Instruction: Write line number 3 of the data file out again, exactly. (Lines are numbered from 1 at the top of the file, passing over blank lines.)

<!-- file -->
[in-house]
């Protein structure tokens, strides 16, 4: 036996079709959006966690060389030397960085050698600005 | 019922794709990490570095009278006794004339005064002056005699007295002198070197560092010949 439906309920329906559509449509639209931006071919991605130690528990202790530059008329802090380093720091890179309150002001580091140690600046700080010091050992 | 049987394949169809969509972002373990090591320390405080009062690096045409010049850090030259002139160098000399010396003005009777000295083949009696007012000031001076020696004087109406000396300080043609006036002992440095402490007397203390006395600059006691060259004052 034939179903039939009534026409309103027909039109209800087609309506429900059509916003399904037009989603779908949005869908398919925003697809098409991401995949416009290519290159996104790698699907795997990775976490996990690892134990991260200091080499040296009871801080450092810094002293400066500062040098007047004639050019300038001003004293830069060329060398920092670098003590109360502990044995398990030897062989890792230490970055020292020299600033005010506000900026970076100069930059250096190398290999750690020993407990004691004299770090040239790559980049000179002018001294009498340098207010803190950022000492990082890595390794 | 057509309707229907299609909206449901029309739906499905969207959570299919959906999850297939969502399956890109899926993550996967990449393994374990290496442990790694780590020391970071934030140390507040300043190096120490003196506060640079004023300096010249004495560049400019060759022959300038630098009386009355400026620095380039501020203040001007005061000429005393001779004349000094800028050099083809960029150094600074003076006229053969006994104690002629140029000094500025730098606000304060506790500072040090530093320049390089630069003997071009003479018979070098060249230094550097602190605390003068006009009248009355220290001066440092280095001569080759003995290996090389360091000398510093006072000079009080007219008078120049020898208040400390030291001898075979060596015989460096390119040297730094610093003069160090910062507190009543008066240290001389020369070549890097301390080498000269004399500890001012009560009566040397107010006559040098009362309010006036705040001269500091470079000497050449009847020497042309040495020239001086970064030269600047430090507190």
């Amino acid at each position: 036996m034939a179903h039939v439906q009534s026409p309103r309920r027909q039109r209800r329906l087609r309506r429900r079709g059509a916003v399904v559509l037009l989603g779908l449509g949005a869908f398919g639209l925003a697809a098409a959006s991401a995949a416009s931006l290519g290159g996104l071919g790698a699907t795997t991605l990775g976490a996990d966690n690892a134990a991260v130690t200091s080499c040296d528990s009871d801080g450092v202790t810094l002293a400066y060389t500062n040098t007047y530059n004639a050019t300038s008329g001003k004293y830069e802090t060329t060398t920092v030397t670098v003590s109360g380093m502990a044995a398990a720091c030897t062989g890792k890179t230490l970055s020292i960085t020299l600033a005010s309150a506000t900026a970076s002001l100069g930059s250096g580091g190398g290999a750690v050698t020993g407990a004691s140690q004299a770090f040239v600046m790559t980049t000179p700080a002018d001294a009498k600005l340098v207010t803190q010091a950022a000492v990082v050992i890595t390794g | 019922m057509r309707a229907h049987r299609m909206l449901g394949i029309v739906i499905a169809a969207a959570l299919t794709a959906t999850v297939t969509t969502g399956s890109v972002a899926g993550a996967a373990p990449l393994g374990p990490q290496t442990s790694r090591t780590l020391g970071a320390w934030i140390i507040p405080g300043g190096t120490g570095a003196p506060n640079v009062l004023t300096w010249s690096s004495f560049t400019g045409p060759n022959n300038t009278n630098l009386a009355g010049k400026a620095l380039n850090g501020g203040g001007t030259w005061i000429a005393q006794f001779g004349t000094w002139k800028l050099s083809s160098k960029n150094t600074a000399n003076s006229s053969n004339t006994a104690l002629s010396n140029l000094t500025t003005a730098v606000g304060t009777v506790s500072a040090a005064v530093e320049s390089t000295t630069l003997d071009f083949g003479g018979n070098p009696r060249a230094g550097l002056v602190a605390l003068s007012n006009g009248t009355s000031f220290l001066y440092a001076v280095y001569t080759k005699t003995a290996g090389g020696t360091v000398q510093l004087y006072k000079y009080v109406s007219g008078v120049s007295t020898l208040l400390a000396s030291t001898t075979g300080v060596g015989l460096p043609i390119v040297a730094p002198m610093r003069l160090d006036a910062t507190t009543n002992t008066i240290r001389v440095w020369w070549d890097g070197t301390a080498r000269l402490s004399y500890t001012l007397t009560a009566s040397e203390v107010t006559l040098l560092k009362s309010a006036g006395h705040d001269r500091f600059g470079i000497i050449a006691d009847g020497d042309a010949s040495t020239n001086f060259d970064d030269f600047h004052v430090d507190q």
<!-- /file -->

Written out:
């Amino acid at each position: 036996m034939a179903h039939v439906q009534s026409p309103r309920r027909q039109r209800r329906l087609r309506r429900r079709g059509a916003v399904v559509l037009l989603g779908l449509g949005a869908f398919g639209l925003a697809a098409a959006s991401a995949a416009s931006l290519g290159g996104l071919g790698a699907t795997t991605l990775g976490a996990d966690n690892a134990a991260v130690t200091s080499c040296d528990s009871d801080g450092v202790t810094l002293a400066y060389t500062n040098t007047y530059n004639a050019t300038s008329g001003k004293y830069e802090t060329t060398t920092v030397t670098v003590s109360g380093m502990a044995a398990a720091c030897t062989g890792k890179t230490l970055s020292i960085t020299l600033a005010s309150a506000t900026a970076s002001l100069g930059s250096g580091g190398g290999a750690v050698t020993g407990a004691s140690q004299a770090f040239v600046m790559t980049t000179p700080a002018d001294a009498k600005l340098v207010t803190q010091a950022a000492v990082v050992i890595t390794g | 019922m057509r309707a229907h049987r299609m909206l449901g394949i029309v739906i499905a169809a969207a959570l299919t794709a959906t999850v297939t969509t969502g399956s890109v972002a899926g993550a996967a373990p990449l393994g374990p990490q290496t442990s790694r090591t780590l020391g970071a320390w934030i140390i507040p405080g300043g190096t120490g570095a003196p506060n640079v009062l004023t300096w010249s690096s004495f560049t400019g045409p060759n022959n300038t009278n630098l009386a009355g010049k400026a620095l380039n850090g501020g203040g001007t030259w005061i000429a005393q006794f001779g004349t000094w002139k800028l050099s083809s160098k960029n150094t600074a000399n003076s006229s053969n004339t006994a104690l002629s010396n140029l000094t500025t003005a730098v606000g304060t009777v506790s500072a040090a005064v530093e320049s390089t000295t630069l003997d071009f083949g003479g018979n070098p009696r060249a230094g550097l002056v602190a605390l003068s007012n006009g009248t009355s000031f220290l001066y440092a001076v280095y001569t080759k005699t003995a290996g090389g020696t360091v000398q510093l004087y006072k000079y009080v109406s007219g008078v120049s007295t020898l208040l400390a000396s030291t001898t075979g300080v060596g015989l460096p043609i390119v040297a730094p002198m610093r003069l160090d006036a910062t507190t009543n002992t008066i240290r001389v440095w020369w070549d890097g070197t301390a080498r000269l402490s004399y500890t001012l007397t009560a009566s040397e203390v107010t006559l040098l560092k009362s309010a006036g006395h705040d001269r500091f600059g470079i000497i050449a006691d009847g020497d042309a010949s040495t020239n001086f060259d970064d030269f600047h004052v430090d507190q």